As some of you know, my family and I are having a sad week. My grandpa, who not long ago reached the ripe old age of five-score and one, is currently in the process of ending his days. My uncle and aunt are with him at his nursing home in Arkansas, and he is receiving good care, but more than a decade after my grandmother, Shirley, passed away, Tom will soon be following her.
My grandpa had a full life, and a very long one. Quite honestly, it was far longer than he would have wished. Once my grandmother died, life held little interest for Tom anymore. The last time I saw him, I greeted him as usual, "How are you, Grandpa?" His response: "Death is sure taking its time coming for me." And it was true.
None of us expected him to outlive Shirley (ten years his junior) by so many years, nor could we ever have guessed that he would be granted forty more years on this earth than my mother, his daughter, was able to enjoy. I have often contemplated the bitter irony that she was taken from us at age sixty, when there was still so much she hoped to do, while her father grew weary of life long before his body finally gave out.
I envied Grandpa at my mother's memorial--he was in good spirits to find himself surrounded by so much family, and his threadbare memory shielded him from the knowledge that his only daughter had just preceded him in death. "Who is it that died?" he asked me several times.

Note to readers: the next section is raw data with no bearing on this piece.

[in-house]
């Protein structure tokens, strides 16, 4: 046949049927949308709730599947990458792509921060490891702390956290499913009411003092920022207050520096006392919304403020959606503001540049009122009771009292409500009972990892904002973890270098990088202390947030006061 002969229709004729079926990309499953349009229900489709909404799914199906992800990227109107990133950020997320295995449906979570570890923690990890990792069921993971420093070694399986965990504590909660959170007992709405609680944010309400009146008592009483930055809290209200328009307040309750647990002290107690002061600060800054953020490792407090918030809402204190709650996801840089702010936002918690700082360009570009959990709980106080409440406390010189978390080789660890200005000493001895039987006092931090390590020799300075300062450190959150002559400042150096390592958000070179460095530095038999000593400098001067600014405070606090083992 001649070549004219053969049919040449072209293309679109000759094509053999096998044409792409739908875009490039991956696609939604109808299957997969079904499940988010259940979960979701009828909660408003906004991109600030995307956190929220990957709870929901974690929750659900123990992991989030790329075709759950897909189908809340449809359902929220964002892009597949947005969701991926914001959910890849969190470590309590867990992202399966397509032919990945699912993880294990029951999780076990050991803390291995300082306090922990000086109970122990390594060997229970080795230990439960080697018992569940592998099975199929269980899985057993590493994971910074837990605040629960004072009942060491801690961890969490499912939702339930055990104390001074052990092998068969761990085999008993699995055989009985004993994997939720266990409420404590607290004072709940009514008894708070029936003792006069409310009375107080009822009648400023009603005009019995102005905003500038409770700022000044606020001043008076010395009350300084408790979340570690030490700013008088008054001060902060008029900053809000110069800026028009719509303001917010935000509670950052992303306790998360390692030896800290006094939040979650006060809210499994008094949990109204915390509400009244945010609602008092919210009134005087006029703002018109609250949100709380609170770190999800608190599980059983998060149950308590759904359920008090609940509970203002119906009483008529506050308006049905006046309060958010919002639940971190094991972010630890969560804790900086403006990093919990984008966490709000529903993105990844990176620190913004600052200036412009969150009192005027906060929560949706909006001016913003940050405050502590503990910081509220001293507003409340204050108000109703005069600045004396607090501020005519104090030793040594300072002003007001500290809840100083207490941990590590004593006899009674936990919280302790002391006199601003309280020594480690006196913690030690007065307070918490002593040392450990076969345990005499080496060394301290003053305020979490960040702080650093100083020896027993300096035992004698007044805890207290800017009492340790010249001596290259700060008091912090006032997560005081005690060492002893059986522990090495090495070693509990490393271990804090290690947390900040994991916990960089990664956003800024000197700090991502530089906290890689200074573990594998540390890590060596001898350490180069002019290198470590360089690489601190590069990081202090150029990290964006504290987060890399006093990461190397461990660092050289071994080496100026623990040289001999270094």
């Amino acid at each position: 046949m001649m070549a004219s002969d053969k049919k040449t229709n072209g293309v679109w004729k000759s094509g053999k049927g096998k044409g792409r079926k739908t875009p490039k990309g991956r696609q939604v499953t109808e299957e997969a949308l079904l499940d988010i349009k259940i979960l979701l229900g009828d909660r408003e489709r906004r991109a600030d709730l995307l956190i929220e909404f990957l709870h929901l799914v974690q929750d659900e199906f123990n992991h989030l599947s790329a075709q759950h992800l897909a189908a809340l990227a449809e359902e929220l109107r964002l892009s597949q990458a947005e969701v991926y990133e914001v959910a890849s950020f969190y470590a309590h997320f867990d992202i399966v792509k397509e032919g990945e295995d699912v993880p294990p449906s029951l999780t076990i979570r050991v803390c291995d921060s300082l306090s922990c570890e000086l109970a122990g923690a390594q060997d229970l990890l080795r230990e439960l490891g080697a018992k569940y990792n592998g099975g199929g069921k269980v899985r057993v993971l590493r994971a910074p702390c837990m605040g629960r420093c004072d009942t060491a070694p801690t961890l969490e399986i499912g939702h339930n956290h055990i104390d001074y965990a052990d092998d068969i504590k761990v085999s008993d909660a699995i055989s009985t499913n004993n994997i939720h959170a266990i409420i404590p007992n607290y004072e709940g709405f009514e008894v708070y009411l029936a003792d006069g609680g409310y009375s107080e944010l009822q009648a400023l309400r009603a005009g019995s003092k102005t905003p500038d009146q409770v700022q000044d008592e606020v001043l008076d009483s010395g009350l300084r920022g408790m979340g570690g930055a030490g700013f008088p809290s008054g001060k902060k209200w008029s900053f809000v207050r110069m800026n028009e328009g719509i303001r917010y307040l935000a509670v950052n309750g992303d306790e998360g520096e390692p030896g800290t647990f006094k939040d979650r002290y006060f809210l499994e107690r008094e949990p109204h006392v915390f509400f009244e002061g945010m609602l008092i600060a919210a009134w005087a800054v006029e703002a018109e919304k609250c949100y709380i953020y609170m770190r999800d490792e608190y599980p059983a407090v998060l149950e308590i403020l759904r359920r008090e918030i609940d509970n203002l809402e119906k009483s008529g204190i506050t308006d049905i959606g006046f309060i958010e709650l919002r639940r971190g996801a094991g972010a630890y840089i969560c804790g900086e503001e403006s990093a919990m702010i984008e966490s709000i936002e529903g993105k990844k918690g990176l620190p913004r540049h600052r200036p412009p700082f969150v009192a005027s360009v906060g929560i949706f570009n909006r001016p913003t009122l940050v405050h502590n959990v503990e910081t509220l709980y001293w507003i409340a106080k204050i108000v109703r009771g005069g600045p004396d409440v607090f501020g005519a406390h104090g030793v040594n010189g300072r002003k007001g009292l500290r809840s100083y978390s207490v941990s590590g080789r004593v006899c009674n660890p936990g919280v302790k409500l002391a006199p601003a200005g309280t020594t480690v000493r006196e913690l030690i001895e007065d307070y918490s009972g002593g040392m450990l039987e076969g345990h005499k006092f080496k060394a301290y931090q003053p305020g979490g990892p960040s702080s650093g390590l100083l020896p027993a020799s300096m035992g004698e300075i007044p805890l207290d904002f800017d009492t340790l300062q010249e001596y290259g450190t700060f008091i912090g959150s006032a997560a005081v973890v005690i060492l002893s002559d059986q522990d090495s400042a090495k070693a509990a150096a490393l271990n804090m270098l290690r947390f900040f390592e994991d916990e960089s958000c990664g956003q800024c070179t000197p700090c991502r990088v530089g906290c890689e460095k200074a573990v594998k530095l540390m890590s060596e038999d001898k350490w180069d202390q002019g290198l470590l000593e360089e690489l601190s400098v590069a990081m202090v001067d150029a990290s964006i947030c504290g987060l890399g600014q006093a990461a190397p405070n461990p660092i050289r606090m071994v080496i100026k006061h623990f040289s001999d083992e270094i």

That was nearly three years ago. We all knew then that Grandpa couldn't possibly have many more years ahead of him, yet it is still something of a shock that, suddenly, the end has arrived.
We have joked in our family for years that Grandpa is like the Energizer Bunny. He just keeps going and going and going. Even now, days after the staff at the nursing home declared him near the end, his body hangs on, amazing us even while we wish he could finally let go.
So, we wait by the phone, dreading the call we know will come, yet at the same time wishing for an end to Grandpa's long, sad decline.
I'm not sure how much I will be able to post here in the next week. The funeral, though not yet scheduled, will take place in Lake Benton, Minnesota, the town where most of my childhood Christmases were spent. It seems that the family will be returning at Christmas one last time.